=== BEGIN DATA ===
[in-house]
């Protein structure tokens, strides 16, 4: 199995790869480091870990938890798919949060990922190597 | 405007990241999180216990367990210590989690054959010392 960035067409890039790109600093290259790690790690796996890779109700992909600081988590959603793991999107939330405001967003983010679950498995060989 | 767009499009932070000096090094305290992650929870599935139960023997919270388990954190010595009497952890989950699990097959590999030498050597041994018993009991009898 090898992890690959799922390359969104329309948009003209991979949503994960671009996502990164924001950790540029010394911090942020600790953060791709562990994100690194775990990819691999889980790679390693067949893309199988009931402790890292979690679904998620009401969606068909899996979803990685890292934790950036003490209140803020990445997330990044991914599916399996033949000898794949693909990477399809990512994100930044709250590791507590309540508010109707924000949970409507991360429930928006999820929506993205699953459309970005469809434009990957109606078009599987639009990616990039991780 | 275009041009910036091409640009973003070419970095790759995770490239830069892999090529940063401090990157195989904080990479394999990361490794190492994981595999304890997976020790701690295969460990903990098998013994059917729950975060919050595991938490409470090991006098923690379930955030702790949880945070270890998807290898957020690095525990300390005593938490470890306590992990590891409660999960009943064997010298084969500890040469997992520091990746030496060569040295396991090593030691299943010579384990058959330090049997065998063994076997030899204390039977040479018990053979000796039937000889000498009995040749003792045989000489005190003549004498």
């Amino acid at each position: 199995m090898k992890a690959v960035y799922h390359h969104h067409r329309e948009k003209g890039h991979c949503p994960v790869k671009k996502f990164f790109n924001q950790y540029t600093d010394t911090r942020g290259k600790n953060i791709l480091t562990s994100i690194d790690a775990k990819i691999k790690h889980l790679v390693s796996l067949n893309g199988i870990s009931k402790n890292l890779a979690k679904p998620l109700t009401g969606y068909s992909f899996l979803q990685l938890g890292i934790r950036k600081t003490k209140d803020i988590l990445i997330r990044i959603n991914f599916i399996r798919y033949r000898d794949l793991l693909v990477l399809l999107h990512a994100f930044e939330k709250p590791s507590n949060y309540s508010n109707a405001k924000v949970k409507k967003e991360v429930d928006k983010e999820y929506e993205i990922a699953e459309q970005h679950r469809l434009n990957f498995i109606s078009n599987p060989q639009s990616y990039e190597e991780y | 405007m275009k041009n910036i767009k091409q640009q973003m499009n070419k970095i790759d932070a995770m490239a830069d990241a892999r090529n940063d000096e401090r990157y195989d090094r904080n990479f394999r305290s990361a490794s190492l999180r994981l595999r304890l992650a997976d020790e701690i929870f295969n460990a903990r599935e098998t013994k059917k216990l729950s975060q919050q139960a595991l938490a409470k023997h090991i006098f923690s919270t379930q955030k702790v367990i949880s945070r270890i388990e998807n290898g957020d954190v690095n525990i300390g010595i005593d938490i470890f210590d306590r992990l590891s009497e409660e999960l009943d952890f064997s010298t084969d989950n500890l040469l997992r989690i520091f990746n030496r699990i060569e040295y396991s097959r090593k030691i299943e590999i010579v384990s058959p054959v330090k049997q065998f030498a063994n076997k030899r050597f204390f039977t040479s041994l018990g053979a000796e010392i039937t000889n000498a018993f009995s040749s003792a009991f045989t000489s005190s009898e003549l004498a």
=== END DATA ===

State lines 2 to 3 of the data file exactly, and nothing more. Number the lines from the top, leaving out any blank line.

């Protein structure tokens, strides 16, 4: 199995790869480091870990938890798919949060990922190597 | 405007990241999180216990367990210590989690054959010392 960035067409890039790109600093290259790690790690796996890779109700992909600081988590959603793991999107939330405001967003983010679950498995060989 | 767009499009932070000096090094305290992650929870599935139960023997919270388990954190010595009497952890989950699990097959590999030498050597041994018993009991009898 090898992890690959799922390359969104329309948009003209991979949503994960671009996502990164924001950790540029010394911090942020600790953060791709562990994100690194775990990819691999889980790679390693067949893309199988009931402790890292979690679904998620009401969606068909899996979803990685890292934790950036003490209140803020990445997330990044991914599916399996033949000898794949693909990477399809990512994100930044709250590791507590309540508010109707924000949970409507991360429930928006999820929506993205699953459309970005469809434009990957109606078009599987639009990616990039991780 | 275009041009910036091409640009973003070419970095790759995770490239830069892999090529940063401090990157195989904080990479394999990361490794190492994981595999304890997976020790701690295969460990903990098998013994059917729950975060919050595991938490409470090991006098923690379930955030702790949880945070270890998807290898957020690095525990300390005593938490470890306590992990590891409660999960009943064997010298084969500890040469997992520091990746030496060569040295396991090593030691299943010579384990058959330090049997065998063994076997030899204390039977040479018990053979000796039937000889000498009995040749003792045989000489005190003549004498």
């Amino acid at each position: 199995m090898k992890a690959v960035y799922h390359h969104h067409r329309e948009k003209g890039h991979c949503p994960v790869k671009k996502f990164f790109n924001q950790y540029t600093d010394t911090r942020g290259k600790n953060i791709l480091t562990s994100i690194d790690a775990k990819i691999k790690h889980l790679v390693s796996l067949n893309g199988i870990s009931k402790n890292l890779a979690k679904p998620l109700t009401g969606y068909s992909f899996l979803q990685l938890g890292i934790r950036k600081t003490k209140d803020i988590l990445i997330r990044i959603n991914f599916i399996r798919y033949r000898d794949l793991l693909v990477l399809l999107h990512a994100f930044e939330k709250p590791s507590n949060y309540s508010n109707a405001k924000v949970k409507k967003e991360v429930d928006k983010e999820y929506e993205i990922a699953e459309q970005h679950r469809l434009n990957f498995i109606s078009n599987p060989q639009s990616y990039e190597e991780y | 405007m275009k041009n910036i767009k091409q640009q973003m499009n070419k970095i790759d932070a995770m490239a830069d990241a892999r090529n940063d000096e401090r990157y195989d090094r904080n990479f394999r305290s990361a490794s190492l999180r994981l595999r304890l992650a997976d020790e701690i929870f295969n460990a903990r599935e098998t013994k059917k216990l729950s975060q919050q139960a595991l938490a409470k023997h090991i006098f923690s919270t379930q955030k702790v367990i949880s945070r270890i388990e998807n290898g957020d954190v690095n525990i300390g010595i005593d938490i470890f210590d306590r992990l590891s009497e409660e999960l009943d952890f064997s010298t084969d989950n500890l040469l997992r989690i520091f990746n030496r699990i060569e040295y396991s097959r090593k030691i299943e590999i010579v384990s058959p054959v330090k049997q065998f030498a063994n076997k030899r050597f204390f039977t040479s041994l018990g053979a000796e010392i039937t000889n000498a018993f009995s040749s003792a009991f045989t000489s005190s009898e003549l004498a």